Front view of happy diverse school kids standing in outside corridor at school while a Caucasian schoolgirl is sitting on wheelchair in foreground

Teach a Child to Include a Disabled Classmate

It's almost time to go back to school, and there's a lot for parents to prepare

But your back-to-school checklist shouldn't just be for school supplies and clothes. It would help if you also took the time to talk to your child about their classmates with disabilities. 

Specifically, give your little one the resources they need to include their disabled peers into the mix. Here's what to teach your child so they can be more inclusive than ever. 

1. Start With Education on Disabilities

You can help your child learn about disabilities, which will make them a better ally. Have a conversation about disabilities with your little one so that they understand what such a diagnosis means. You can find plenty of resources on how to explain this in a way a kid will understand. 

Don't forget about your local library, either. You can check out books and movies that do a great job of explaining disabilities to kids, too. And it would help if you didn't underestimate the power of such literature — your child will understand literature written for their level of comprehension. 

Keep the conversation open, too. After reading a book, ask your child how they can apply what they learned to their classroom relationships. You'll be surprised at how intuitive they are — and how ready they are to try and include their classmates with disabilities in school.

2. Focus on Patience

It's a tough lesson to teach children, but patience with a disabled classmate can help them to forge a strong bond.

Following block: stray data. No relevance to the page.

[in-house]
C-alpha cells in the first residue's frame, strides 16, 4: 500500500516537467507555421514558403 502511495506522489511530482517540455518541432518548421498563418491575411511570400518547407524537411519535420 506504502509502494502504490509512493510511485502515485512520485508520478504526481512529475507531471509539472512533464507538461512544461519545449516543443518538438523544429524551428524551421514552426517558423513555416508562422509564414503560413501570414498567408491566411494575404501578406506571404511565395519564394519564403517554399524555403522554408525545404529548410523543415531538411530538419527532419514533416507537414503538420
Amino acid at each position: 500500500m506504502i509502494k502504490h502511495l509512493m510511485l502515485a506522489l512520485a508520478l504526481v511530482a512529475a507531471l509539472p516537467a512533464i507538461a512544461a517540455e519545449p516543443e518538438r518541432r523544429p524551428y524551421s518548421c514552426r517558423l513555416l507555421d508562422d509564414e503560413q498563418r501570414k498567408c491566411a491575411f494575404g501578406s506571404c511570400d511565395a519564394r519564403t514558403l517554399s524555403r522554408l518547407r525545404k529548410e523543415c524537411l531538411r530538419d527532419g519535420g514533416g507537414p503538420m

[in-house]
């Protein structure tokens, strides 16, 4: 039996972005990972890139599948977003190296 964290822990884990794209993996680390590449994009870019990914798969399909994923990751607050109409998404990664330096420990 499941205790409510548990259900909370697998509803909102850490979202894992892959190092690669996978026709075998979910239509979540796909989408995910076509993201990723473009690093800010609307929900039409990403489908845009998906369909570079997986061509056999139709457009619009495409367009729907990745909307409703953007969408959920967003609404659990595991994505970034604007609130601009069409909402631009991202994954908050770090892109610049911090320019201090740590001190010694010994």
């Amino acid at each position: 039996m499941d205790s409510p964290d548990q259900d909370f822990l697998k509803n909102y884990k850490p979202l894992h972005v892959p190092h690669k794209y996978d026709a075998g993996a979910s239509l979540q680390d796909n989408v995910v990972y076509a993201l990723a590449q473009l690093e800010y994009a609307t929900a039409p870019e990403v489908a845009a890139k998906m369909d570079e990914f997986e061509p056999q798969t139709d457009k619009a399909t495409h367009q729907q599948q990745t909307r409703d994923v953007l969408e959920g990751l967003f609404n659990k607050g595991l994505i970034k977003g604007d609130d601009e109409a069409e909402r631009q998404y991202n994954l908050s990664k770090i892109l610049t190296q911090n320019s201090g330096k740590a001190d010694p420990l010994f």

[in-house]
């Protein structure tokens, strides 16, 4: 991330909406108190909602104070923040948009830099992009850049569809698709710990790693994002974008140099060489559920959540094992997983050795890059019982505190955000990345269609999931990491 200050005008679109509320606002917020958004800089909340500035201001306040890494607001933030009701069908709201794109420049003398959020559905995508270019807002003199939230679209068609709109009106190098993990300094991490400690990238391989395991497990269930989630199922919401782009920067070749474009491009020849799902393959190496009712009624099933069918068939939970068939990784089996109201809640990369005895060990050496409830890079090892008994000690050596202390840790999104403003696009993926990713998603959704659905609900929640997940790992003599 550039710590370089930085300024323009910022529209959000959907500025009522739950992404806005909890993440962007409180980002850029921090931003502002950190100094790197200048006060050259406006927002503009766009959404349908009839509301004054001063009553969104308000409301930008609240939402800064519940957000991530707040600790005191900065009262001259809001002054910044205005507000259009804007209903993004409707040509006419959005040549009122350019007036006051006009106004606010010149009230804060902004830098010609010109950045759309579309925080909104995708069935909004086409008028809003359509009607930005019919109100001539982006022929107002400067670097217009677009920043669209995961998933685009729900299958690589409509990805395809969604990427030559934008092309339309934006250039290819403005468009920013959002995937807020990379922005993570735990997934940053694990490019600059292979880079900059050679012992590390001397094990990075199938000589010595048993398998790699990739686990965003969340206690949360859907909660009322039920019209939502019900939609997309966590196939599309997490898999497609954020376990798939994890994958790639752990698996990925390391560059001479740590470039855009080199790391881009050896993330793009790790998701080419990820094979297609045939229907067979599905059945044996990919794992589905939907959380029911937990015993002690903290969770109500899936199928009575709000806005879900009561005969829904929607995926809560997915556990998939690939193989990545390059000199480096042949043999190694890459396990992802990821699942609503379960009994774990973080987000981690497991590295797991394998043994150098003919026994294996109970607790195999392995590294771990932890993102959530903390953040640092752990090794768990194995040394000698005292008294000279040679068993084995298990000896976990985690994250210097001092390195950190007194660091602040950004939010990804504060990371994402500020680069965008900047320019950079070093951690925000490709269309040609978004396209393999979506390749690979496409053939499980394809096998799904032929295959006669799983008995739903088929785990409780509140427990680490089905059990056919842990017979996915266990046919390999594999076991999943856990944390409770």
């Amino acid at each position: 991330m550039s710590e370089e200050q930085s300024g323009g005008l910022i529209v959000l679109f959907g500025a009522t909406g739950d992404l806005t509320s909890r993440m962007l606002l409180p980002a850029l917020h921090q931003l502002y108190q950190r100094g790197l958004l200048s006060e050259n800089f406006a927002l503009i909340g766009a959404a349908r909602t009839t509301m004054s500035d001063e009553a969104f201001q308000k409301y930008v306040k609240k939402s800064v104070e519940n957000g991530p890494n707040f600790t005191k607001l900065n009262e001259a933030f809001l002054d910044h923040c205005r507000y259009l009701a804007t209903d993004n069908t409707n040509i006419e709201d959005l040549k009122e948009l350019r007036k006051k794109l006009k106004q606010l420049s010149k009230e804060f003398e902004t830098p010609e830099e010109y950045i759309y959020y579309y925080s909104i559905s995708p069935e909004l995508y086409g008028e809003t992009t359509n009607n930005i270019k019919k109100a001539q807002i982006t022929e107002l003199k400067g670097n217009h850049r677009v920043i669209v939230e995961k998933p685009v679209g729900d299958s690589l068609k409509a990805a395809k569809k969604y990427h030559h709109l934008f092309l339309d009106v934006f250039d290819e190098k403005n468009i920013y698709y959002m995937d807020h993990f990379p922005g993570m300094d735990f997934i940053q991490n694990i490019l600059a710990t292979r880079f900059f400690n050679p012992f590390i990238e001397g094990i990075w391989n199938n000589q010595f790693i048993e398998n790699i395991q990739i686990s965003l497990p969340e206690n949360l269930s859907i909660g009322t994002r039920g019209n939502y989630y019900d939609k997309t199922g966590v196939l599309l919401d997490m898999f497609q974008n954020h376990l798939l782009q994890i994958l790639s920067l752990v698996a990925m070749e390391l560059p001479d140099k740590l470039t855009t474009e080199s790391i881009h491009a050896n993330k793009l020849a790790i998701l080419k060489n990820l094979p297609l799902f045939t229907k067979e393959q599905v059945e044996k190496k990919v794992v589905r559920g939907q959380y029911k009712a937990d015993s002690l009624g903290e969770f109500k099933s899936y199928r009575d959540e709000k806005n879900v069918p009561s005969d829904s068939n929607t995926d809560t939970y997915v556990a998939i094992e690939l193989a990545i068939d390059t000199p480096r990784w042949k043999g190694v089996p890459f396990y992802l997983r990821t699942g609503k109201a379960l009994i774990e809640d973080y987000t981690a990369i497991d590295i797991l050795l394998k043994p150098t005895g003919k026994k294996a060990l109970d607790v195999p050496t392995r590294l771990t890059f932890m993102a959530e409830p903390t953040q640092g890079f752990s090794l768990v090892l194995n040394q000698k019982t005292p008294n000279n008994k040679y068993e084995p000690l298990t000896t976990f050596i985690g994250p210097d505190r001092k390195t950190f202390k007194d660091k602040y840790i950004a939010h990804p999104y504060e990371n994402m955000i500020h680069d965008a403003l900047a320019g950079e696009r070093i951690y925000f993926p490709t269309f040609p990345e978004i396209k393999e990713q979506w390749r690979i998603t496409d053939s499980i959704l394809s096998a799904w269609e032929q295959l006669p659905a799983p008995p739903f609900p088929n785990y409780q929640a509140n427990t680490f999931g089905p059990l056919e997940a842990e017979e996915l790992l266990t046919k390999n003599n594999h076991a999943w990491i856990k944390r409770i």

You can help build patience by explaining to your child that those with disabilities can do everything they can — it just might take them a bit longer. If your little one has the grace to give their peer the time they need, they will be able to include them with ease. 

3. Provide Just Enough Information

Your son or daughter, especially if they're young, might get overwhelmed by too much information about disabilities and what they can do. 

So, feel free to hold back all of the details about child disabilities. Tell your little one what they need to know to understand their classmate and have compassion for them. 

In the end, your child doesn't have to be an expert on the topic. They just need to understand that all kids are different, and that's something to be celebrated. 

4. Talk About the Importance of Friendship

Even at a young age, your child started making friends. They probably even have a best friend or cherished playmate by now. 

As such, they can understand how important it is to have friends. Explain to your little one that this applies to all kids — even their classmates with disabilities. This point remains valid if the child is non-verbal or has other physical limitations that bar them from participating in every activity. 

5. Educate Yourself

You can't teach your child about disabilities if you don't know yourself. So, read up on our blog and other resources that can help you learn about disabilities — and pass that understanding onto your children. With advocates of all ages, the world will only get better — so start teaching yourself and your kids today. You can also join The Driving Force.

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